In the aftermath of the devastating floods that hit Pakistan in August, EU foreign ministers will look with renewed urgency at building closer ties with the country on 10-11 September.
Catherine Ashton, the EU’s foreign policy chief, added Pakistan to the agenda of the informal meeting in Brussels, amid growing concern that the EU should be doing more to help stability and bolster democratic forces there. Ministers will assess how to adapt the EU’s strategy on Pakistan, which already includes development aid, trade and counter-terrorism issues.
On Tuesday (31 August), Kristalina Georgieva, the European commissioner for humanitarian aid and crisis response, reported to MEPs on her recent visit to Pakistan and warned of the risk of a second humanitarian disaster from massive food shortages if new crops are not planted soon.
Georgieva said that while the EU and member states have already provided more than €230 million in emergency aid, more will be needed to provide seeds and farm tools, as well as to rebuild key transport routes that have been washed away. The European Commission was already working with UN agencies and the World Bank on co-ordinating a new aid strategy, she added.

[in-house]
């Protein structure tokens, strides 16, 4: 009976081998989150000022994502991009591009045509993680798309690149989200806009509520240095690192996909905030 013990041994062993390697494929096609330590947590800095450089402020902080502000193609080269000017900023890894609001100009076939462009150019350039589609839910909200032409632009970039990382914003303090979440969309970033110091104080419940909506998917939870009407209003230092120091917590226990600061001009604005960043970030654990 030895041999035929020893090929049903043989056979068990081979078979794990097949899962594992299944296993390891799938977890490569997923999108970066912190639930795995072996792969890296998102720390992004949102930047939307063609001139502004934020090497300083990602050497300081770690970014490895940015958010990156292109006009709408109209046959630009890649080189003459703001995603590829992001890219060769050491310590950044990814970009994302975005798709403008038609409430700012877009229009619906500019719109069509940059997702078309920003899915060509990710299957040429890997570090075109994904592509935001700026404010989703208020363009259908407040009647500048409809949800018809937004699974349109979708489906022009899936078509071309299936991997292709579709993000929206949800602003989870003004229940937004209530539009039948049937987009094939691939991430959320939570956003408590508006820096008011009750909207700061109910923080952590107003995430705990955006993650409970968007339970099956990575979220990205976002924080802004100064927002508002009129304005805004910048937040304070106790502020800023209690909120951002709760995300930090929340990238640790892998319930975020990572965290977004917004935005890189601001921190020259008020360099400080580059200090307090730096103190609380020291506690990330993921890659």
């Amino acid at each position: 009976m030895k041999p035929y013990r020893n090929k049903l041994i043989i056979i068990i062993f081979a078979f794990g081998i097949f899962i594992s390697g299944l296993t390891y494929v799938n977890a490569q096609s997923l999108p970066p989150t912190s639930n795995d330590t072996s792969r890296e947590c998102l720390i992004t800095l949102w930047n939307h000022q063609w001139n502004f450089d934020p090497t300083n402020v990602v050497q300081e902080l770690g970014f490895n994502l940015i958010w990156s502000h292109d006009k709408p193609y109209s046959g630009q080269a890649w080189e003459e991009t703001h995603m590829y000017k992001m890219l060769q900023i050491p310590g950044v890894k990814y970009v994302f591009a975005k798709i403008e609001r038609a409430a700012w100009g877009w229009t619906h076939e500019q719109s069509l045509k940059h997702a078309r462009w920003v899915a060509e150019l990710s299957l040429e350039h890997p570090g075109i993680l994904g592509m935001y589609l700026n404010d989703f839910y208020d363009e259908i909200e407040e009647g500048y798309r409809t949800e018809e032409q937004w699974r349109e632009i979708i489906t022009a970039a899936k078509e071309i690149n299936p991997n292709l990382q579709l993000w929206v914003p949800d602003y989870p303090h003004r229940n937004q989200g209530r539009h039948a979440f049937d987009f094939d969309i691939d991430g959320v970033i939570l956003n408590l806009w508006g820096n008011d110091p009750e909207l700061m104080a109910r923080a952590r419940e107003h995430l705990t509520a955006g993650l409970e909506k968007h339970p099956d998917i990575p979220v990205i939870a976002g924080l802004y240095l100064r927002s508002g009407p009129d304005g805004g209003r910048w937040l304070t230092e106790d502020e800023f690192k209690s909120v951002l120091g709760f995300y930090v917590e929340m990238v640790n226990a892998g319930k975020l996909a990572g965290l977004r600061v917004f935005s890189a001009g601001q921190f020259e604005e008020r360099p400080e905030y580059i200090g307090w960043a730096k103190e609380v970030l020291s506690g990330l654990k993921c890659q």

EU officials are also aware that the country remains vulnerable to a deeper political crisis that could see the Western-backed government facing a renewed war with Islamic extremists in the tribal lands in the north of the country.
“If there is chaos then the situation could be destabilised. The risks are there,” Georgieva told the European Parliament’s development committee. Donors such as the Commission had to look at ways to strengthen Pakistani institutions responsible for emergency response, as well as bodies that hand out aid to the population.
Export duties and tariffs
Jalil Abbas Jilani, Pakistan’s ambassador to the EU, told MEPs that Pakistan wanted the Union to provide economic assistance as well, urging the dropping of duties and tariffs on Pakistani exports, to help it recover from the disaster. “That would bring more investment into the country and create more jobs and reduce the impact of the devastation,” the ambassador said.
Georgieva pointed out that 60% of Pakistani goods exported to the EU already enjoy “various reductions”, but Commission officials confirm that options on reducing tariffs were under consideration – although any concessions would have to be introduced in a way that would not raise problems with other trading partners such as India and China. One option is to reduce tariffs on certain textile products, to a value of some €14 million per year.
While recently recognising Pakistan’s “strategic role”, most member states have focused more aid and attention on neighbouring Afghanistan as part of the US-led campaign there to rid the country of the Taliban and other insurgents. The Commission has earmarked €350m in aid for Pakistan up until 2013, which is currently being spent on development projects providing legal aid, promoting human rights, offering trade assistance, spurring renewable energy and improving access to water and sanitation.
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